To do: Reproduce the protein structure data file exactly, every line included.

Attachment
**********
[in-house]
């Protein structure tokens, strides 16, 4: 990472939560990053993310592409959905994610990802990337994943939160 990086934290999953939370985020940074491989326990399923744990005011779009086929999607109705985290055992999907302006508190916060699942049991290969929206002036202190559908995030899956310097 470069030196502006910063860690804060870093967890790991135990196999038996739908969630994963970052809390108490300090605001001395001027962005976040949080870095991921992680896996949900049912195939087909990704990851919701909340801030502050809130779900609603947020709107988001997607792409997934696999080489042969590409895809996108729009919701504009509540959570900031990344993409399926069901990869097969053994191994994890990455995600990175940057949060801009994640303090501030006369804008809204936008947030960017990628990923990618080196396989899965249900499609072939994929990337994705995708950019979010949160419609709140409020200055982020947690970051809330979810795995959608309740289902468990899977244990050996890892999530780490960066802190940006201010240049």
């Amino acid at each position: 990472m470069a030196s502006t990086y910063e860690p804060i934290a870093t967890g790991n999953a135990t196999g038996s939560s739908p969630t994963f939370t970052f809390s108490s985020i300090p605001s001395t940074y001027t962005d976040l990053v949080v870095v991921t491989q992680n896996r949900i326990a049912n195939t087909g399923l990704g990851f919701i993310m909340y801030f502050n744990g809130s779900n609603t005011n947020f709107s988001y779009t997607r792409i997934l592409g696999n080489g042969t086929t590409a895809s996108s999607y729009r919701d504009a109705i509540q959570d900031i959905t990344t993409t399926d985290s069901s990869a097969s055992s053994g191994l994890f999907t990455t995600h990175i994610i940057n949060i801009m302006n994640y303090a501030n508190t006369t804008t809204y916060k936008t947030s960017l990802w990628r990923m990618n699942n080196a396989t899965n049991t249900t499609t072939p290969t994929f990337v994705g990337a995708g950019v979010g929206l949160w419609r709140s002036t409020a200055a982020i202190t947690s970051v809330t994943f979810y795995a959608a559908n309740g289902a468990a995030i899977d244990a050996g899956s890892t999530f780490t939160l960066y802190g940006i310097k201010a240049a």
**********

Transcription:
[in-house]
């Protein structure tokens, strides 16, 4: 990472939560990053993310592409959905994610990802990337994943939160 990086934290999953939370985020940074491989326990399923744990005011779009086929999607109705985290055992999907302006508190916060699942049991290969929206002036202190559908995030899956310097 470069030196502006910063860690804060870093967890790991135990196999038996739908969630994963970052809390108490300090605001001395001027962005976040949080870095991921992680896996949900049912195939087909990704990851919701909340801030502050809130779900609603947020709107988001997607792409997934696999080489042969590409895809996108729009919701504009509540959570900031990344993409399926069901990869097969053994191994994890990455995600990175940057949060801009994640303090501030006369804008809204936008947030960017990628990923990618080196396989899965249900499609072939994929990337994705995708950019979010949160419609709140409020200055982020947690970051809330979810795995959608309740289902468990899977244990050996890892999530780490960066802190940006201010240049």
């Amino acid at each position: 990472m470069a030196s502006t990086y910063e860690p804060i934290a870093t967890g790991n999953a135990t196999g038996s939560s739908p969630t994963f939370t970052f809390s108490s985020i300090p605001s001395t940074y001027t962005d976040l990053v949080v870095v991921t491989q992680n896996r949900i326990a049912n195939t087909g399923l990704g990851f919701i993310m909340y801030f502050n744990g809130s779900n609603t005011n947020f709107s988001y779009t997607r792409i997934l592409g696999n080489g042969t086929t590409a895809s996108s999607y729009r919701d504009a109705i509540q959570d900031i959905t990344t993409t399926d985290s069901s990869a097969s055992s053994g191994l994890f999907t990455t995600h990175i994610i940057n949060i801009m302006n994640y303090a501030n508190t006369t804008t809204y916060k936008t947030s960017l990802w990628r990923m990618n699942n080196a396989t899965n049991t249900t499609t072939p290969t994929f990337v994705g990337a995708g950019v979010g929206l949160w419609r709140s002036t409020a200055a982020i202190t947690s970051v809330t994943f979810y795995a959608a559908n309740g289902a468990a995030i899977d244990a050996g899956s890892t999530f780490t939160l960066y802190g940006i310097k201010a240049a």